The United States on Monday urged all sides in Hong Kong to avoid violence after protesters ransacked the territory’s parliament on the anniversary of its handover to China.
“We urge all sides to refrain from violence,” a State Department spokeswoman said.
“Hong Kong’s success is predicated on its rule of law and respect for fundamental freedoms, including freedoms of expression and peaceful assembly,” she said.
The United States has voiced solidarity with activists who succeeded in blocking – for now – a move by Hong Kong’s pro-Beijing authorities to allow extraditions to the Chinese mainland, whose communist system is notorious for meting out harsh justice.
US President Donald Trump said Monday that protesters who stormed Hong Kong’s parliament want democracy for the semi-autonomous Chinese territory.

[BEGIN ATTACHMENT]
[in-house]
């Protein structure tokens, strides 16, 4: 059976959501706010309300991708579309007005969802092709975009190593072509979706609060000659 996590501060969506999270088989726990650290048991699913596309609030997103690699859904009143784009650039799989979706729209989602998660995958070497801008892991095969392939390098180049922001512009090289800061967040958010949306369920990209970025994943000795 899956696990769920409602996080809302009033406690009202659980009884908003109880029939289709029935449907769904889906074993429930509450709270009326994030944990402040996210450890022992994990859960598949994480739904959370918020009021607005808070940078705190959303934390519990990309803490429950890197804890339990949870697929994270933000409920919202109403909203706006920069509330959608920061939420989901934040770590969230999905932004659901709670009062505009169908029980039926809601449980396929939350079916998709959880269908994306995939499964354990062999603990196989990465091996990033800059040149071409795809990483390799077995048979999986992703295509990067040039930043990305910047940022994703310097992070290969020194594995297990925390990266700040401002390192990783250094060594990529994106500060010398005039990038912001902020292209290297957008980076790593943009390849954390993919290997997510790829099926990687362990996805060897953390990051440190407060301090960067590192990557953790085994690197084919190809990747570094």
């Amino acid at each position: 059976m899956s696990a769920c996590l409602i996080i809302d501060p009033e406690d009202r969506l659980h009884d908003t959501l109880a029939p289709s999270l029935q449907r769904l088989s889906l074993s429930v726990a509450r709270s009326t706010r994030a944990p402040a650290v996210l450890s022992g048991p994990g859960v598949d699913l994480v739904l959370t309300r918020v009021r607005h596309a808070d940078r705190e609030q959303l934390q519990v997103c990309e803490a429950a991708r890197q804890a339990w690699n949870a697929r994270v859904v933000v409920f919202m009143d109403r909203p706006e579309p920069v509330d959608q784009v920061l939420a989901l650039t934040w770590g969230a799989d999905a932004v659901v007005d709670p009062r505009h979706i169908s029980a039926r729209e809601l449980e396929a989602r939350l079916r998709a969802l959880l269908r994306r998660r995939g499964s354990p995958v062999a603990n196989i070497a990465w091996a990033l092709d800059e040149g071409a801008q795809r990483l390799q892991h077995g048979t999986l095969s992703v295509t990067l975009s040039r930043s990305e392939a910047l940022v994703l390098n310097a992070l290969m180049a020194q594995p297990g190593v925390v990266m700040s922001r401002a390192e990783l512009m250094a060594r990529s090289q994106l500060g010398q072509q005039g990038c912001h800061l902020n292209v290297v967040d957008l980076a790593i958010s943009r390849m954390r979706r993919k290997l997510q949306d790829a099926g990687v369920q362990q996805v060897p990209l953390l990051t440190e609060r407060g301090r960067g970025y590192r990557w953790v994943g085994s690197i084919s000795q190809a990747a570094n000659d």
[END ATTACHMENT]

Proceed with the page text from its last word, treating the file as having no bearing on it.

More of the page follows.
“Well, they’re looking for democracy and I think most people want democracy. Unfortunately, some governments don’t want democracy,” Trump told reporters at the White House.
“That’s what it’s all about. It’s all about democracy. There’s nothing better.”
Earlier, Trump said the unrest in Hong Kong was “very sad.”
During recent protests, police faced accusations of using excessive violence against protesters after firing tear gas and rubber bullets to break up marches.
On Monday’s anniversary of Britain’s 1997 handover of the financial hub to Beijing, masked protesters broke away from peaceful crowds and broke into the legislature, daubing its walls with anti-government graffiti.
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